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  • Medical Author:
    Charles Patrick Davis, MD, PhD

    Dr. Charles "Pat" Davis, MD, PhD, is a board certified Emergency Medicine doctor who currently practices as a consultant and staff member for hospitals. He has a PhD in Microbiology (UT at Austin), and the MD (Univ. Texas Medical Branch, Galveston). He is a Clinical Professor (retired) in the Division of Emergency Medicine, UT Health Science Center at San Antonio, and has been the Chief of Emergency Medicine at UT Medical Branch and at UTHSCSA with over 250 publications.

  • Medical Editor: John P. Cunha, DO, FACOEP
    John P. Cunha, DO, FACOEP

    John P. Cunha, DO, FACOEP

    John P. Cunha, DO, is a U.S. board-certified Emergency Medicine Physician. Dr. Cunha's educational background includes a BS in Biology from Rutgers, the State University of New Jersey, and a DO from the Kansas City University of Medicine and Biosciences in Kansas City, MO. He completed residency training in Emergency Medicine at Newark Beth Israel Medical Center in Newark, New Jersey.

Meningococcemia Facts

  • Meningococcemia is a disease caused by the dissemination of Neisseria meningitidis into the bloodstream.
  • There are three types of meningococcemia: meningitis caused by Neisseria meningitidis, meningitis with Neisseria meningitidis bacteremia, and meningococcemia (Neisseria meningitidis in the blood).
  • The bacterial species, Neisseria meningitidis, causes meningococcemia.
  • Meningococcemia is contagious person to person.
  • The incubation period for the disease is about three to four days with the range of about two to 10 days.
  • The contagious period starts during the incubation period lasts for about another seven to 14 days unless a carrier state develops.
  • Symptoms and signs are the following for the meningitis type of meningococcemia:
  • Symptoms and signs for meningococcemia are
    • fever,
    • fatigue,
    • weakness,
    • nausea,
    • vomiting,
    • diarrhea,
    • severe aches/pains in muscles, joints, chest and/or abdomen (enlarged spleen or swelling spleen),
    • chills, and
    • spotty rash that is purple; may vary in size (purpura, petechia, ecchymoses).
  • Additional signs and symptoms for children may include
    • irritability,
    • slow reactions or inactivity,
    • poor feeding, and
    • vomiting.
  • Specialists involved with treating meningococcemia may include emergency medicine, infectious disease, pediatricians, and critical care specialists.
  • Physicians recommend rapid treatment with antibiotics (third-generation cephalosporins).
  • Complications include septic shock, hypotension, altered mental status, gangrene, skin deterioration, and death.
  • The prognosis for meningococcemia depends on early diagnosis and treatment. In general, the prognosis can range from good to poor, depending upon what complications, if any, develop.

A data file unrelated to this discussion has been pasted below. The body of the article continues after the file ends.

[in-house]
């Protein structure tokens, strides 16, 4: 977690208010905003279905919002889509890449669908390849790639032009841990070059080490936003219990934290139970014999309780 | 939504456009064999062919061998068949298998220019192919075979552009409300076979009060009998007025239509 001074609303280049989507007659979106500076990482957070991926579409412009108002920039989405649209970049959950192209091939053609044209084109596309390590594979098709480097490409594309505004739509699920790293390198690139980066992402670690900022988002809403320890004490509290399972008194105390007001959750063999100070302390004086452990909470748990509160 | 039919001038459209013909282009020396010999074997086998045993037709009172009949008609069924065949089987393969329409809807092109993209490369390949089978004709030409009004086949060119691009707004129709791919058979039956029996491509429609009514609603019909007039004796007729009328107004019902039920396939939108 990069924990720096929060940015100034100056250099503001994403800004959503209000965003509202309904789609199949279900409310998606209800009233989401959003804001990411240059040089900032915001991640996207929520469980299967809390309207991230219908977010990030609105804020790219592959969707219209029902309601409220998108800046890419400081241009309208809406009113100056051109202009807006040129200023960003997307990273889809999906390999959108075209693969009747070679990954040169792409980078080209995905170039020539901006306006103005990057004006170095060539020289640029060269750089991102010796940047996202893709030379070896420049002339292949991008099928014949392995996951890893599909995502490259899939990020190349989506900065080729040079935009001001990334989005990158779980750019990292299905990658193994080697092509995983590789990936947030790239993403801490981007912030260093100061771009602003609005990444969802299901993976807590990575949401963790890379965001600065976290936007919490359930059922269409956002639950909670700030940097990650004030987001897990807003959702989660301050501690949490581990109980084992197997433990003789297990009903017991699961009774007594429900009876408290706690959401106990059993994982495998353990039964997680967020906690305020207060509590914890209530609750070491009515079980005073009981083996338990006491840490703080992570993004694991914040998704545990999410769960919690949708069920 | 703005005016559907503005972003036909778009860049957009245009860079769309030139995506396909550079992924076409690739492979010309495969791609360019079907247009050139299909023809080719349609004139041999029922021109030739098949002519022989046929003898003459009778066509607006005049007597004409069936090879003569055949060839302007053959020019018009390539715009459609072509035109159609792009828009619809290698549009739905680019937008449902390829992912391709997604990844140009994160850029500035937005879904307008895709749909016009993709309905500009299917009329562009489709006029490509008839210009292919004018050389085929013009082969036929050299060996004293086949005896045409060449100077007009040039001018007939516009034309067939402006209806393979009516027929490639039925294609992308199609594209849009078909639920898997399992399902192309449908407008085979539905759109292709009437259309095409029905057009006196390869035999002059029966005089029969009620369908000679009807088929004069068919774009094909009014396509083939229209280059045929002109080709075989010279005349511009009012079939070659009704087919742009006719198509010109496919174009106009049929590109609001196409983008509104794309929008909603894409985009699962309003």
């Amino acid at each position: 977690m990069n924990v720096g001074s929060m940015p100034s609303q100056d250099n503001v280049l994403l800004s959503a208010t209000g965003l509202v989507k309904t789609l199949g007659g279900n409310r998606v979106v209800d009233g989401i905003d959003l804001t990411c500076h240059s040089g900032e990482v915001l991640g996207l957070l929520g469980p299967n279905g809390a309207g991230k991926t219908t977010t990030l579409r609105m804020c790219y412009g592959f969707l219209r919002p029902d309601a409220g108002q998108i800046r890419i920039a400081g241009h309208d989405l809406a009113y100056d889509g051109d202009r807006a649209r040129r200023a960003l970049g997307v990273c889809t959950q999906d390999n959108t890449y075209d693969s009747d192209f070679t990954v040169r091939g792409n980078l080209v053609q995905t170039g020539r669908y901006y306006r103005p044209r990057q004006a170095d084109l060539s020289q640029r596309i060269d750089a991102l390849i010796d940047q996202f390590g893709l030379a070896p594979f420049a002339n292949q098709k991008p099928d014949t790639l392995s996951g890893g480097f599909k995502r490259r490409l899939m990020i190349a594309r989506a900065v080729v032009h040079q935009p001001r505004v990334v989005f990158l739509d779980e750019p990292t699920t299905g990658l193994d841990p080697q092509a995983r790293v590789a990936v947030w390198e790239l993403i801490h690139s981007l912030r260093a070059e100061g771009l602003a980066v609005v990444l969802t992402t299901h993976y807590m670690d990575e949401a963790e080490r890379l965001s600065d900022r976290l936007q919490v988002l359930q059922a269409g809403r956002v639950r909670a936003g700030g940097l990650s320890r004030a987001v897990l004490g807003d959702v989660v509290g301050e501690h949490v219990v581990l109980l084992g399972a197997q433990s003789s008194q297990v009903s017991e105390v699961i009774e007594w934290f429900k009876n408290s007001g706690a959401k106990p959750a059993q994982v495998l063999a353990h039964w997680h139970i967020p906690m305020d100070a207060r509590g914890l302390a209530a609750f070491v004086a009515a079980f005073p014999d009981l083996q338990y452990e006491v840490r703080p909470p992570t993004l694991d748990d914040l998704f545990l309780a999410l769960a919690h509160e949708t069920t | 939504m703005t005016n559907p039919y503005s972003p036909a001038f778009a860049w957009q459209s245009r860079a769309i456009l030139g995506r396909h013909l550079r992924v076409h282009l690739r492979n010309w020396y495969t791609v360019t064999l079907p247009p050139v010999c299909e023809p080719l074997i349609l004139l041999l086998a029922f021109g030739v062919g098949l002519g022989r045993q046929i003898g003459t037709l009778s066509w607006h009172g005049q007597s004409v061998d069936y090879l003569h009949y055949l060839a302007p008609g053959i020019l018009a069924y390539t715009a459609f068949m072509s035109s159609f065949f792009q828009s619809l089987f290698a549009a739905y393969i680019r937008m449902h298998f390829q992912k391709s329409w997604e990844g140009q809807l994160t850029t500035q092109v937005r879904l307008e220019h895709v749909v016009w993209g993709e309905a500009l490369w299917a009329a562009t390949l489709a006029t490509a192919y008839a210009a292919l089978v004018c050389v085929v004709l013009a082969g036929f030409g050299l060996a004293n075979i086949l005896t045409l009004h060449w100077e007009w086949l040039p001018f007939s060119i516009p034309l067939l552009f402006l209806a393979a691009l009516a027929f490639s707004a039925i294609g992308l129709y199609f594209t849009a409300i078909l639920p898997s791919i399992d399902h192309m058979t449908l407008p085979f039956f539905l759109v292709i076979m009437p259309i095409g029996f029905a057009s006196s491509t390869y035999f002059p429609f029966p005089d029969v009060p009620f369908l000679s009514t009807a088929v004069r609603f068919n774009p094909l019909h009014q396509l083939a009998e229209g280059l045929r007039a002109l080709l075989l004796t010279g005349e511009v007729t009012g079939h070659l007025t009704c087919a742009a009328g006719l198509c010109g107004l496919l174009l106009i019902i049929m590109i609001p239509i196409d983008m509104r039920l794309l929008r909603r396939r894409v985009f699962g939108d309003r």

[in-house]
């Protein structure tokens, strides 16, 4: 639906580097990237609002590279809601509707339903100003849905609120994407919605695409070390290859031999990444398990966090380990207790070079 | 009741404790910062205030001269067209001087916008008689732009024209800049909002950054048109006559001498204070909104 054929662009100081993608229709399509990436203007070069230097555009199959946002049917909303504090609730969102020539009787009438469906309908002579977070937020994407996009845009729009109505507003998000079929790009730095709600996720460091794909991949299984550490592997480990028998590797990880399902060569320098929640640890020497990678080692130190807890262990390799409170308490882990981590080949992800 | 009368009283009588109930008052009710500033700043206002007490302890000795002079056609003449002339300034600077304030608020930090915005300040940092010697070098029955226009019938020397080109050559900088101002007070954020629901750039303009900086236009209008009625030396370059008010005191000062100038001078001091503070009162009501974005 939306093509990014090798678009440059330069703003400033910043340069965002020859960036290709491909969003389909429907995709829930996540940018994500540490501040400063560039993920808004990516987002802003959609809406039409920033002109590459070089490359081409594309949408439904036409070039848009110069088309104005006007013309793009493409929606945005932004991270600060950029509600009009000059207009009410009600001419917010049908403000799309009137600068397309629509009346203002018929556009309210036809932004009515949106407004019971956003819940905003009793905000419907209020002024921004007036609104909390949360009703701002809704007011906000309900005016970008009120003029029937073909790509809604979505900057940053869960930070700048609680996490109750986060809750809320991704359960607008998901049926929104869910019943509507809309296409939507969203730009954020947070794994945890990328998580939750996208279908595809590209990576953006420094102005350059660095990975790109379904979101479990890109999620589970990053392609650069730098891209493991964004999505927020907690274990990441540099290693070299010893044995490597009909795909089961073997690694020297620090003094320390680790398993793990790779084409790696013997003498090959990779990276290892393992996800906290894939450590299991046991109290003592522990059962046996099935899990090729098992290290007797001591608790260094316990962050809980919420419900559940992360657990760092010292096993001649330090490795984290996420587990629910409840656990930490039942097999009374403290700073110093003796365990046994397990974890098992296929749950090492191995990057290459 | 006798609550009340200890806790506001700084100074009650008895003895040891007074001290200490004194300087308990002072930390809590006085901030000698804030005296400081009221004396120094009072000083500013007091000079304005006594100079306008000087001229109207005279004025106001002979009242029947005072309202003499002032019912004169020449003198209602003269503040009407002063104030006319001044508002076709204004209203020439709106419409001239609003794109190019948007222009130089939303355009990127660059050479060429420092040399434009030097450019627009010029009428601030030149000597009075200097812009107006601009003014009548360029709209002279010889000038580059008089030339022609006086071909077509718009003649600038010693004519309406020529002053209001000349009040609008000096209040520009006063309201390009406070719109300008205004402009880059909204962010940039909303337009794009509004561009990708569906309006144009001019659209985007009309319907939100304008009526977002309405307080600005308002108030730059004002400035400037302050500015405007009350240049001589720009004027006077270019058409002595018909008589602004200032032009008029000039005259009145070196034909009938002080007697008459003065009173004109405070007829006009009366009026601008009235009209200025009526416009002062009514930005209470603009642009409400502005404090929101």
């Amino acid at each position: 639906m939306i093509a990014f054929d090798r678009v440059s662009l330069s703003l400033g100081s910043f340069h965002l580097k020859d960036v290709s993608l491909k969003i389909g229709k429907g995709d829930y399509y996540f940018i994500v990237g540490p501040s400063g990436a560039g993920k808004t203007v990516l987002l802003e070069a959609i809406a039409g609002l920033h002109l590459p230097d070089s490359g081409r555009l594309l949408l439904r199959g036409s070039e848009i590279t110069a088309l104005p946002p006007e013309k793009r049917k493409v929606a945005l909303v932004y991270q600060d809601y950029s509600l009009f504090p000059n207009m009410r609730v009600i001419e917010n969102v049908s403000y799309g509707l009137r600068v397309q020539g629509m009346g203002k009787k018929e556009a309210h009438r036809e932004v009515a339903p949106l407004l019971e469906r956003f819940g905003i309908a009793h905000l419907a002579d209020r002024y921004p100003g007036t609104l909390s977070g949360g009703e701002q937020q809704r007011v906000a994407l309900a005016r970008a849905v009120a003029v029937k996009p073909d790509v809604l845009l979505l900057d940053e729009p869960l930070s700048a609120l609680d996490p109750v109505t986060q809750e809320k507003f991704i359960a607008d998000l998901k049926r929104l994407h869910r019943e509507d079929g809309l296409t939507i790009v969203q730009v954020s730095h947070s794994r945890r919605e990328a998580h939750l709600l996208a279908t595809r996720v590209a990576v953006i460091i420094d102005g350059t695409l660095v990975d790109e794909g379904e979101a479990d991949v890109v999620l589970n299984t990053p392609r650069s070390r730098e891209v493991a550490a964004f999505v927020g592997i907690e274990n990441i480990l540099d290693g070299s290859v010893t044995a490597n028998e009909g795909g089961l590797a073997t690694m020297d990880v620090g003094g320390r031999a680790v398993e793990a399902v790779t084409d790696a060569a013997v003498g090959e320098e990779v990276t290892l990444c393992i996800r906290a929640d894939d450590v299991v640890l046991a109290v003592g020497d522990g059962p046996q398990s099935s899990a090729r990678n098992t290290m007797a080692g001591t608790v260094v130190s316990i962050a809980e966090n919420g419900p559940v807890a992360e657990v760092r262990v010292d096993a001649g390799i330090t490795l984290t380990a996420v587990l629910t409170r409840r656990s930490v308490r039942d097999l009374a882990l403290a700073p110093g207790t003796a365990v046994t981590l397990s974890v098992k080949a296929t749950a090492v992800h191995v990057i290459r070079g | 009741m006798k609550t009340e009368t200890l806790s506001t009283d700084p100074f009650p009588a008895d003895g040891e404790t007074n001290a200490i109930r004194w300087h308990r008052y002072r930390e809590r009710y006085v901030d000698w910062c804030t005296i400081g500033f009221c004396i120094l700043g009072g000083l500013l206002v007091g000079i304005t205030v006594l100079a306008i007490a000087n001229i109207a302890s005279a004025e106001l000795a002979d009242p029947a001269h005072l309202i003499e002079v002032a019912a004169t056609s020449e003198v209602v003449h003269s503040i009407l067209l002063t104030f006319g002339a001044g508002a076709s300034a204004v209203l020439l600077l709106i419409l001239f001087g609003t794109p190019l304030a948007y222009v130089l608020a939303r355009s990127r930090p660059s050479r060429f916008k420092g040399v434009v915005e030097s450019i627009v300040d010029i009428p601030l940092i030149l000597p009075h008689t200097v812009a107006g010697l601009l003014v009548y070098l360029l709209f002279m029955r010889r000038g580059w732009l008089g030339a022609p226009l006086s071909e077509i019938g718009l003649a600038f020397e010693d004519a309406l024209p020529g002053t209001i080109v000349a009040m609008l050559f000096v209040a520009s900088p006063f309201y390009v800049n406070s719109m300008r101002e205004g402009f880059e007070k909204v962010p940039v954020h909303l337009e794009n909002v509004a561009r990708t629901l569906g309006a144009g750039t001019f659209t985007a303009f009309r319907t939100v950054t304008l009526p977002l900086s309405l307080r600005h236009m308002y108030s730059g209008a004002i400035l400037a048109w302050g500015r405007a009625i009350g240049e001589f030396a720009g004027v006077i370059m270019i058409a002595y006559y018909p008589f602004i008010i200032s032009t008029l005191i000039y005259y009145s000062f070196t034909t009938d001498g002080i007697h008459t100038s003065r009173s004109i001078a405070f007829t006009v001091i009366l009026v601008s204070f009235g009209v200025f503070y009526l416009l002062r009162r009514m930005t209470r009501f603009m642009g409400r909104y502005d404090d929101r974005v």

• There are vaccines available to prevent infection by Neisseria meningitidis.

What Is Meningococcemia?

Meningococcemia is a disease caused by the dissemination of meningococci bacteria (Neisseria meningitidis) into the bloodstream. Meningococcal septicemia is another term for meningococcemia.

Photo of a 4-month-old infant with rash, lesions, and gangrene due to meningococcemia
Photo of a 4-month-old infant with rash, lesions, and gangrene due to meningococcemia; photo courtesy of the CDC/Mr. Gust

What Are the Types of Meningococcemia?

There are three types of syndromes: meningitis (meningococcal meningitis caused by blood-borne Neisseria meningitidis), meningitis with Neisseria meningitidis bacteremia, and bacteremia with Neisseria meningitidis alone (meningococcemia). The main differences in types depend on the patient's symptoms and because there are symptoms that may be present in more than one type. The term meningococcemia covers all three types because initially they all start with Neisseria meningitidis infecting the blood. Please note that this article deals with meningitis caused by Neisseria meningitidis. There are many other types of meningitis.


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What Causes Meningococcemia?

Infection with Neisseria meningitidis is the cause of all three types of meningococcemia. The organism is a gram-negative diplococcus. There are at least 13 serogroups groups most important as being serogroups A, B, C, and W-135.

Is Meningococcemia Contagious?

Meningococcemia is contagious person to person and spreads by close contact with the infected person (for example, direct contact like kissing).

What Is the Incubation Period for Meningococcemia?

The incubation period for meningococcemia is about three to four days with a range of about two to 10 days.

What Is the Contagious Period for Meningococcemia?

The contagious period for meningococcemia begins during the incubation period and lasts for another seven to 14 days. However, some patients may carry the bacteria on mucous membranes of the nose for example and have no signs of infection. These people can be contagious for long periods of time (weeks to months).

What Are Risk Factors for Meningococcemia?

A major risk factor for this disease, especially among young adults, is living in close quarters under stressful situations. For example, outbreaks can occur among military recruits living in close quarters. A similar situation occurs in college dormitories. However, anyone living in crowded conditions are at increased risk for meningococcemia, especially serogroup B. Physicians more commonly diagnose the disease in teens and young adults and in patients who have compromised immune systems.